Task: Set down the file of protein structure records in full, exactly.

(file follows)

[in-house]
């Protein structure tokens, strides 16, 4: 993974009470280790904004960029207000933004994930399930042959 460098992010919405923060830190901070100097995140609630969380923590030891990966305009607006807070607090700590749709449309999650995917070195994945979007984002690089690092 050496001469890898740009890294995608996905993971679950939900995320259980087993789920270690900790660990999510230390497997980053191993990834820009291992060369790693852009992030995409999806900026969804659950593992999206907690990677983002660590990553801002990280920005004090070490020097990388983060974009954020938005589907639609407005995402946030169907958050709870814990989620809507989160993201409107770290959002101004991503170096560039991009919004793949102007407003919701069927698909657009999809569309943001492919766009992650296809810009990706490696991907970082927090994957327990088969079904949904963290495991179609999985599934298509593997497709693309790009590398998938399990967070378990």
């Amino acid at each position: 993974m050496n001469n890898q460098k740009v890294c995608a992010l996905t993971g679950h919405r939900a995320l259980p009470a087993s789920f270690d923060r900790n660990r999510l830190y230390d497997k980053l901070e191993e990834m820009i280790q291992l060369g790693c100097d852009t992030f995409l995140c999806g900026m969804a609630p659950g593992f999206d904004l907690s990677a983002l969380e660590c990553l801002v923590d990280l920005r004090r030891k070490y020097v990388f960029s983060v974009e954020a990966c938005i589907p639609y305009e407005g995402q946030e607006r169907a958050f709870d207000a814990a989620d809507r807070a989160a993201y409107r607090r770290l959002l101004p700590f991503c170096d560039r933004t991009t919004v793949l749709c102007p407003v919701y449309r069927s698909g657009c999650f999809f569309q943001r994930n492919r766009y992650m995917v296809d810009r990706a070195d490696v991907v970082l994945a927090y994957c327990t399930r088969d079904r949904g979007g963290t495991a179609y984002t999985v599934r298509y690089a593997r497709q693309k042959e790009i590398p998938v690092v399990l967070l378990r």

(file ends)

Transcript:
[in-house]
């Protein structure tokens, strides 16, 4: 993974009470280790904004960029207000933004994930399930042959 460098992010919405923060830190901070100097995140609630969380923590030891990966305009607006807070607090700590749709449309999650995917070195994945979007984002690089690092 050496001469890898740009890294995608996905993971679950939900995320259980087993789920270690900790660990999510230390497997980053191993990834820009291992060369790693852009992030995409999806900026969804659950593992999206907690990677983002660590990553801002990280920005004090070490020097990388983060974009954020938005589907639609407005995402946030169907958050709870814990989620809507989160993201409107770290959002101004991503170096560039991009919004793949102007407003919701069927698909657009999809569309943001492919766009992650296809810009990706490696991907970082927090994957327990088969079904949904963290495991179609999985599934298509593997497709693309790009590398998938399990967070378990």
């Amino acid at each position: 993974m050496n001469n890898q460098k740009v890294c995608a992010l996905t993971g679950h919405r939900a995320l259980p009470a087993s789920f270690d923060r900790n660990r999510l830190y230390d497997k980053l901070e191993e990834m820009i280790q291992l060369g790693c100097d852009t992030f995409l995140c999806g900026m969804a609630p659950g593992f999206d904004l907690s990677a983002l969380e660590c990553l801002v923590d990280l920005r004090r030891k070490y020097v990388f960029s983060v974009e954020a990966c938005i589907p639609y305009e407005g995402q946030e607006r169907a958050f709870d207000a814990a989620d809507r807070a989160a993201y409107r607090r770290l959002l101004p700590f991503c170096d560039r933004t991009t919004v793949l749709c102007p407003v919701y449309r069927s698909g657009c999650f999809f569309q943001r994930n492919r766009y992650m995917v296809d810009r990706a070195d490696v991907v970082l994945a927090y994957c327990t399930r088969d079904r949904g979007g963290t495991a179609y984002t999985v599934r298509y690089a593997r497709q693309k042959e790009i590398p998938v690092v399990l967070l378990r």